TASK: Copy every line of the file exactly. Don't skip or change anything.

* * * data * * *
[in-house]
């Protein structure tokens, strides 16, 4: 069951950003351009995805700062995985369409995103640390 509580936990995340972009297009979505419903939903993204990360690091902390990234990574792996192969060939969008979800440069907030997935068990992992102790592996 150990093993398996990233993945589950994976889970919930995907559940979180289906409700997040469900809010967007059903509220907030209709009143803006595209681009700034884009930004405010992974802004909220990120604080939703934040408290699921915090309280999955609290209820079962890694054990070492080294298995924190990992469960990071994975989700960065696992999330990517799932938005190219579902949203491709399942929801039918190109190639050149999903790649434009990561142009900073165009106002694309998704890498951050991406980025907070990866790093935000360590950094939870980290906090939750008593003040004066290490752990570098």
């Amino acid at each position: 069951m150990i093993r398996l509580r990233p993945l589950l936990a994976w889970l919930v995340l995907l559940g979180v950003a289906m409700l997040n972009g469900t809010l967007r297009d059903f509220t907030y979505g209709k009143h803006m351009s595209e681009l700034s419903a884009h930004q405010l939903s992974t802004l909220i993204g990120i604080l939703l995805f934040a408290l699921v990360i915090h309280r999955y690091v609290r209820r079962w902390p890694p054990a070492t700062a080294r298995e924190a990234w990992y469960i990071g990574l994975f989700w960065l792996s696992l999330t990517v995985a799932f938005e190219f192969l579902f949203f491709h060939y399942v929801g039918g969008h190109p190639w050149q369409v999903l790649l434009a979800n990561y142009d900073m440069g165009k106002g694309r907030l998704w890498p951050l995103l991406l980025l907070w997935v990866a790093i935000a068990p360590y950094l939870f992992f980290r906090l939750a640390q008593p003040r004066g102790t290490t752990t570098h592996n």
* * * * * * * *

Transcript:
[in-house]
């Protein structure tokens, strides 16, 4: 069951950003351009995805700062995985369409995103640390 509580936990995340972009297009979505419903939903993204990360690091902390990234990574792996192969060939969008979800440069907030997935068990992992102790592996 150990093993398996990233993945589950994976889970919930995907559940979180289906409700997040469900809010967007059903509220907030209709009143803006595209681009700034884009930004405010992974802004909220990120604080939703934040408290699921915090309280999955609290209820079962890694054990070492080294298995924190990992469960990071994975989700960065696992999330990517799932938005190219579902949203491709399942929801039918190109190639050149999903790649434009990561142009900073165009106002694309998704890498951050991406980025907070990866790093935000360590950094939870980290906090939750008593003040004066290490752990570098």
């Amino acid at each position: 069951m150990i093993r398996l509580r990233p993945l589950l936990a994976w889970l919930v995340l995907l559940g979180v950003a289906m409700l997040n972009g469900t809010l967007r297009d059903f509220t907030y979505g209709k009143h803006m351009s595209e681009l700034s419903a884009h930004q405010l939903s992974t802004l909220i993204g990120i604080l939703l995805f934040a408290l699921v990360i915090h309280r999955y690091v609290r209820r079962w902390p890694p054990a070492t700062a080294r298995e924190a990234w990992y469960i990071g990574l994975f989700w960065l792996s696992l999330t990517v995985a799932f938005e190219f192969l579902f949203f491709h060939y399942v929801g039918g969008h190109p190639w050149q369409v999903l790649l434009a979800n990561y142009d900073m440069g165009k106002g694309r907030l998704w890498p951050l995103l991406l980025l907070w997935v990866a790093i935000a068990p360590y950094l939870f992992f980290r906090l939750a640390q008593p003040r004066g102790t290490t752990t570098h592996n």